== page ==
Developing understanding

Children will understand words long before they are able to say them

It is important that you help your child to develop their understanding as a foundation for learning to speak.

Activities to increase understanding

Aid your child’s understanding by using gestures alongside words, such as wave with ‘hello’ and ‘goodbye’.

Give your child simple instructions to follow, such as ask for one toy from a selection.

Use short, simple sentences when you talk to your child to help them to understand.

Activities to encourage understanding

Naming activities

Try ‘posting’ toys, objects or pictures into a cardboard box. Name some objects yourself and see if your child will name others as they posts them.

Pull toys out of a bag slowly, one at a time and encourage your child to name them.

You can ‘hide’ a few toys around the room and ask your child to name them as they find them.

Encourage your child to name their toys as you put them away.

Look at picture books together. You can name some pictures and see if your child will name others.

Choose a word to work on, for example, the name of a toy, animal or person. Choose a toy or activity that will encourage the use of this word and play with the toy in several different ways using simple sentences and repetition of word, such as ‘teddy walk’, ‘teddy jump’ or ‘teddy eat’.

Activities to encourage ‘more’

If your child wants more of something, such as milk, and holds out a cup, you say ‘more?’ with a questioning tone. Exaggerate the sound pattern of the word. Then pour some out. Gradually encourage your child to say ‘more’.

At mealtimes, give your child a small amount of food or drink to start off with so that they need to ask for more.

When playing with a simple puzzle or building a tower of bricks, only pass your child one piece at a time. Say ‘more?’ to your child. Gradually let them have the next piece as they ask for more. Try the same with any activity which interests your child, such as blowing bubbles or listening to music.

Each of the above situations can be developed to encourage two word phrases, such as ‘more milk’, ‘more juice’ or ‘more swing’.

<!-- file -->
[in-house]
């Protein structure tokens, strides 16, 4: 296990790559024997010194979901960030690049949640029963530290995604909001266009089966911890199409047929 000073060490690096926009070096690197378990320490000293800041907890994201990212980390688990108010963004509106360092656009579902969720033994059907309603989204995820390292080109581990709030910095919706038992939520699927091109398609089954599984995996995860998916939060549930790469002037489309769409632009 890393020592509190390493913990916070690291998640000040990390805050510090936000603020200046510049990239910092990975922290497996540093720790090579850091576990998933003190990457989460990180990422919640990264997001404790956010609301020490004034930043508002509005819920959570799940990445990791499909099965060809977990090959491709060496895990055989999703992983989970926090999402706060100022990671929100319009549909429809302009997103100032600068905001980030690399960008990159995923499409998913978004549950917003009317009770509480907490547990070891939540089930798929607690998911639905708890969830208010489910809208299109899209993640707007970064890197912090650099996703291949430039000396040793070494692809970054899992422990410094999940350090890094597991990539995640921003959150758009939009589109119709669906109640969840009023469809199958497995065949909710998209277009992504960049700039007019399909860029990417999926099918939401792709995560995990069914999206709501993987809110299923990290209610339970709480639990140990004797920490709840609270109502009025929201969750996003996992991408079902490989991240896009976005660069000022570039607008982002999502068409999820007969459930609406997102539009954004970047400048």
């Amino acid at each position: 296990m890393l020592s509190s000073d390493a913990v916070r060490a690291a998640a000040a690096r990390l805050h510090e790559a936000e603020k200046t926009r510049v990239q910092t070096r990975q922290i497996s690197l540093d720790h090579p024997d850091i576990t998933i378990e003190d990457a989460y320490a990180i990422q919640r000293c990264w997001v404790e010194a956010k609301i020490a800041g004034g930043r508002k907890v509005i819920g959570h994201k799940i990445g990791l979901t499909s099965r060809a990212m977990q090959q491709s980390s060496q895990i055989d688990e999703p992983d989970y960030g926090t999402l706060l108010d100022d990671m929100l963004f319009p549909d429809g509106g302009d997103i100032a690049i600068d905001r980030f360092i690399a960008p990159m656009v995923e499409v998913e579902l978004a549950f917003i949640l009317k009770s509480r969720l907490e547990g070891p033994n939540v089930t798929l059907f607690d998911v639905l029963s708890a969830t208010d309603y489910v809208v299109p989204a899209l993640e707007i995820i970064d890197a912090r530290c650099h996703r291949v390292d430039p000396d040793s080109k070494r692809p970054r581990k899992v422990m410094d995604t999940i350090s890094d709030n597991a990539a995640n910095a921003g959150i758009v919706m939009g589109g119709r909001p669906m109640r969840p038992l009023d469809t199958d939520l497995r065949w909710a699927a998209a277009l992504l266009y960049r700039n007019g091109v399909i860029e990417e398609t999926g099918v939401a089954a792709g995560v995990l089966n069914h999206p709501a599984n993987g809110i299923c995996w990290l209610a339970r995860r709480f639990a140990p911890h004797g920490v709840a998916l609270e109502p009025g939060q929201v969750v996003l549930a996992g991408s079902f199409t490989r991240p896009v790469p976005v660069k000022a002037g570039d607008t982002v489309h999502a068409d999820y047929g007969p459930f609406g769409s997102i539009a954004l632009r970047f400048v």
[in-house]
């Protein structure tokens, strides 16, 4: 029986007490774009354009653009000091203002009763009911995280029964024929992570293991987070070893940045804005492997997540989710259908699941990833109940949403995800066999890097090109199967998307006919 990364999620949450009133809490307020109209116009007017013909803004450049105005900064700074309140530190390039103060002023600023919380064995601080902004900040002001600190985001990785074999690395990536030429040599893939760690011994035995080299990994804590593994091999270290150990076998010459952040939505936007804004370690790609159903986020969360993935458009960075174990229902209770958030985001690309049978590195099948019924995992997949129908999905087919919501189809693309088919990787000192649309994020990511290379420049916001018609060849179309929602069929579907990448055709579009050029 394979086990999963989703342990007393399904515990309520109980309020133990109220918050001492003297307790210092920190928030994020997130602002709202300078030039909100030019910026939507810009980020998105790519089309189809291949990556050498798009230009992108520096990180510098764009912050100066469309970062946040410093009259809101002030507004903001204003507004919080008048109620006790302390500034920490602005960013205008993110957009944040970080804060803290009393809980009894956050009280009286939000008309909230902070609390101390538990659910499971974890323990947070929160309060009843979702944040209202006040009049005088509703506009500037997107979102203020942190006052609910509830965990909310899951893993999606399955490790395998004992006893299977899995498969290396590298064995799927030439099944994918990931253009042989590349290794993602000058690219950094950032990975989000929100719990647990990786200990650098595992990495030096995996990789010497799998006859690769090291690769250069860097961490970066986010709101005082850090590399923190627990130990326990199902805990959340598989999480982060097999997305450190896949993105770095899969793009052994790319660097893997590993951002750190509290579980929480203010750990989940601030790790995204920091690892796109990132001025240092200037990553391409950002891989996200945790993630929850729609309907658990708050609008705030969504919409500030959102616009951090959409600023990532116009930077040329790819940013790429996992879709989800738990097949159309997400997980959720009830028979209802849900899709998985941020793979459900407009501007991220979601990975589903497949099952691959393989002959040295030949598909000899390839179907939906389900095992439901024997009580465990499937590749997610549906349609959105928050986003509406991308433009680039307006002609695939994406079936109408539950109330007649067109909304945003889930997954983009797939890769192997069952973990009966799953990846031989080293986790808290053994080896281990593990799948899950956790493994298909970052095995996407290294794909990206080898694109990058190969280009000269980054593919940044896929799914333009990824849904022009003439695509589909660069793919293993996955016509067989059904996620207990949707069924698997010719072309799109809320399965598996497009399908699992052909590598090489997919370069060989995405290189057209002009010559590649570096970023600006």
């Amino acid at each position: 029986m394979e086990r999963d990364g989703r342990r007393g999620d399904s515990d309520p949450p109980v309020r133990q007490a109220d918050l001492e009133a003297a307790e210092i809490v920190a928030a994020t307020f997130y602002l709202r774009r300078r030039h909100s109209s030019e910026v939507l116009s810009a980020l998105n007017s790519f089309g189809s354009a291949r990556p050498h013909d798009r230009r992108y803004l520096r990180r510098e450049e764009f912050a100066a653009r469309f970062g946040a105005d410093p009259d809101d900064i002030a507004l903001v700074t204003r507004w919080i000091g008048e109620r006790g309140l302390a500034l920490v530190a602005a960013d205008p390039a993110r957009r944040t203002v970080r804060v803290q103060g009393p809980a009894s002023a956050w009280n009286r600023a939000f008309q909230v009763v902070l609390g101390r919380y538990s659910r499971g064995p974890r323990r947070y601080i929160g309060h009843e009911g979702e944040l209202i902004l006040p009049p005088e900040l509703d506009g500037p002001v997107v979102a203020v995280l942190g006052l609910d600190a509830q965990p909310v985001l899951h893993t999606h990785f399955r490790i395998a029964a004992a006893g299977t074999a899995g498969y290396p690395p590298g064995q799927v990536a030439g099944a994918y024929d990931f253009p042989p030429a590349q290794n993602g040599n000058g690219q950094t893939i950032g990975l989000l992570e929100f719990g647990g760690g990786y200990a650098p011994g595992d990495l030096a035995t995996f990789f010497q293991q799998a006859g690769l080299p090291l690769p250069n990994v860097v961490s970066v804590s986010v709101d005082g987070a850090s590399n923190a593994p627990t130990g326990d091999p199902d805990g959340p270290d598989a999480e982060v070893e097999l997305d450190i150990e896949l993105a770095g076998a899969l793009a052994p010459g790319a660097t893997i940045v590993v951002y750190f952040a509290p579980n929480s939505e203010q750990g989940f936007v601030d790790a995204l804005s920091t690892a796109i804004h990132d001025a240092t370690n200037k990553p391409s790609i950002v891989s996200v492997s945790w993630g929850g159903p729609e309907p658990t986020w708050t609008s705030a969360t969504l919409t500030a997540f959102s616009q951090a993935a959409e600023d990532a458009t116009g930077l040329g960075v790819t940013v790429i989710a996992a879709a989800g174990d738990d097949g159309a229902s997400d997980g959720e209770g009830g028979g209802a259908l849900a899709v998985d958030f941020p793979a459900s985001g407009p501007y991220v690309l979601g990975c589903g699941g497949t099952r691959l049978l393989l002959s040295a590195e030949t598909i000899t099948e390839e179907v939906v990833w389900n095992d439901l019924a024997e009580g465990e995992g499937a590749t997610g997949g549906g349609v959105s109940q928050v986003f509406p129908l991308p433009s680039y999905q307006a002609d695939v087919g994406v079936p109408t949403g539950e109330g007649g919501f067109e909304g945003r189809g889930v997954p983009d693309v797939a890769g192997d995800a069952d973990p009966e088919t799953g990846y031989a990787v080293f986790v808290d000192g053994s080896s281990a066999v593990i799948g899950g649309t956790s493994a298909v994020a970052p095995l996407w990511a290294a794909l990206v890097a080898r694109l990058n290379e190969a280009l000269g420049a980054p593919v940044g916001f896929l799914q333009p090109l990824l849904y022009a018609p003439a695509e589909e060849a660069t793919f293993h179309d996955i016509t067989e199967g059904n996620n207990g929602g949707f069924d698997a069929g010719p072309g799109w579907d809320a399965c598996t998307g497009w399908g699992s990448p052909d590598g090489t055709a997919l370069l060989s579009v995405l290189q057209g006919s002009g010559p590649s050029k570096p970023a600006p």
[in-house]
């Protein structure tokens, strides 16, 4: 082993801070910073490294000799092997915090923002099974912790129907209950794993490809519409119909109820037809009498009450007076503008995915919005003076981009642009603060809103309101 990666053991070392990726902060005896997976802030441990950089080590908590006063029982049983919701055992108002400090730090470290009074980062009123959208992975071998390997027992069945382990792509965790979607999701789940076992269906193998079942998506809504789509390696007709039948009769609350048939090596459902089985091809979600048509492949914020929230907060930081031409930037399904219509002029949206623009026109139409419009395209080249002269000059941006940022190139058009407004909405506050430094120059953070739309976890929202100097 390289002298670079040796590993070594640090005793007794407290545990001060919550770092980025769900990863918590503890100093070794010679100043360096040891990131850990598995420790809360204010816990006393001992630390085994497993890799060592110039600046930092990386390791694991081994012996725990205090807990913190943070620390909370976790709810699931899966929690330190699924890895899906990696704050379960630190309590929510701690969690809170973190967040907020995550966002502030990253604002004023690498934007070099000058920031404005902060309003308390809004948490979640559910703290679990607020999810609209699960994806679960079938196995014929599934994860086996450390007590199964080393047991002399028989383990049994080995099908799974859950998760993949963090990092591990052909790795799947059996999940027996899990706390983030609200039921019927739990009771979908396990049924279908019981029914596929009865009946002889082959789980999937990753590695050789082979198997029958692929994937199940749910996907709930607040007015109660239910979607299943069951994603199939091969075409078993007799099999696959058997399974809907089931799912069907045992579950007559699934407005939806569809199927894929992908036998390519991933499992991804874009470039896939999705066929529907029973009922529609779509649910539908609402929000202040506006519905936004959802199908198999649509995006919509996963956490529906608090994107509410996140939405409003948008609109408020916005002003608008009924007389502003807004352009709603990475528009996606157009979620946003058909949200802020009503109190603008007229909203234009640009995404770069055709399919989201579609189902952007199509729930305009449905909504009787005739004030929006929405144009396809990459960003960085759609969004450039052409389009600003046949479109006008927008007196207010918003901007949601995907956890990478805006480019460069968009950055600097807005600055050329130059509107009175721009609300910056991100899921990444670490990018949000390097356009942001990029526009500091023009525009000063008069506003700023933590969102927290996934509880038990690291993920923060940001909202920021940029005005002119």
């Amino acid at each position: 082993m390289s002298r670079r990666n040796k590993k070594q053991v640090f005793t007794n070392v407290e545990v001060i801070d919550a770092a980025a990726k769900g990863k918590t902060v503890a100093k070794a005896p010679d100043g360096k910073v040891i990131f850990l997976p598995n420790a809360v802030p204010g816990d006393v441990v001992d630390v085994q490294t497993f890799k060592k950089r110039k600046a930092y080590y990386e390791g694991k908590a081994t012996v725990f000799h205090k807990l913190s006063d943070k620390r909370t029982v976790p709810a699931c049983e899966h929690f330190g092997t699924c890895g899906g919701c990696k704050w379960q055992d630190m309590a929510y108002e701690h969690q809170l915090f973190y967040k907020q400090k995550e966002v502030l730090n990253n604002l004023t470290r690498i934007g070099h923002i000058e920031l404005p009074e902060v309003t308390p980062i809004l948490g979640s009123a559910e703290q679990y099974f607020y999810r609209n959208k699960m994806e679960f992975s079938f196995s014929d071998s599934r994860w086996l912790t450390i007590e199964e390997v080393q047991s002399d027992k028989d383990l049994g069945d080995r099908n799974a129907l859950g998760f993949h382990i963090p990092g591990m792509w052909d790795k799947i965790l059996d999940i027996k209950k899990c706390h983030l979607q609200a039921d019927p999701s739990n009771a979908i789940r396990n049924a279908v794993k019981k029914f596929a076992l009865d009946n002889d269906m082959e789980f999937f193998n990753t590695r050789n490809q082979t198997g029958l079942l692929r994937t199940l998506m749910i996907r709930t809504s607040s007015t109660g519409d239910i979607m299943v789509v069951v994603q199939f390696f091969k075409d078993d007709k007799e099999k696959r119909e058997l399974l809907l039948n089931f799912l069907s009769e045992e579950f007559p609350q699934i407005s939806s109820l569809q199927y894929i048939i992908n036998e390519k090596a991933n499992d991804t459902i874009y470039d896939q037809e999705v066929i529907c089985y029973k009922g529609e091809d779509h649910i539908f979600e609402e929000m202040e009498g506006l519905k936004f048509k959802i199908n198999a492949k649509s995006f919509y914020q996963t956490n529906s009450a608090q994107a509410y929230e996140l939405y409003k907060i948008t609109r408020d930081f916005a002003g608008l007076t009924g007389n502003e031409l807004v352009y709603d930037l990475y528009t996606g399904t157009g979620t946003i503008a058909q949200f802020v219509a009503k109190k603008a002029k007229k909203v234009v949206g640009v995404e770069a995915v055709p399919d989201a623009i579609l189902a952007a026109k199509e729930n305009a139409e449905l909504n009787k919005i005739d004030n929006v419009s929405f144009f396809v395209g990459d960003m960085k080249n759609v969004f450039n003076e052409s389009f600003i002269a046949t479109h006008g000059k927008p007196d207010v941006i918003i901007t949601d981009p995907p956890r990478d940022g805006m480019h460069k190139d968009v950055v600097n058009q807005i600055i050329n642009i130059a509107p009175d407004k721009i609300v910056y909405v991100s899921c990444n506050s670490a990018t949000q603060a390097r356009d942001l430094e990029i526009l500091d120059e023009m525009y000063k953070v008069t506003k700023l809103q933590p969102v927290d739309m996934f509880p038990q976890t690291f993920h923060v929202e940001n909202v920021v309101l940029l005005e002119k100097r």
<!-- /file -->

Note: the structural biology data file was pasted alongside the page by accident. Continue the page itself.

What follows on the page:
Activities to encourage ‘gone’

When a person leaves, encourage your child to say ‘bye [person’s name]’, with your hand waving and say ‘[person’s name] gone’, when the person has left.

When you are putting toys away with your child, say ‘all gone’ or ‘toys gone’. Your child may try and copy you. In the same way, say ‘all gone’ when your child finishes eating.’

Put out a couple of toys. Ask your child to shut their eyes and hide one toy behind your back.

When your child opens their eyes, say ‘gone!’ and encourage them to find the toy. Take it in turns to let your child hide the toy.

Activities to encourage ‘on or off’

Encourage these words when you or your child switches on the television, light or radio on or off, such as ‘hoover on’, ‘light off’ or ‘music on’.

Encourage your child to say ‘on’ when you put on shoes or coat and ‘off’ when you remove them.

Put something on your head, such as a funny hat. Take it off. Say ‘hat off!’.

Then put it on your child’s head and say ‘hat on!’. Then take the hat off your child’s head, saying ‘hat off’. Put the hat back on your head and wait for your child to say ‘hat off’!’ before taking it off.

Activities to encourage ‘go’

Use ‘ready, steady, go!’ in play, such as when pushing cars or dropping a ball.

When your child is familiar with this, leave ‘go!’ off the end of the sentence.

You can also try and complete the phrase.

You can also try this with familiar songs or nursery rhymes to encourage different words.

This guide has been based on the guide developed by Cambridgeshire Community Services NHS Trust.

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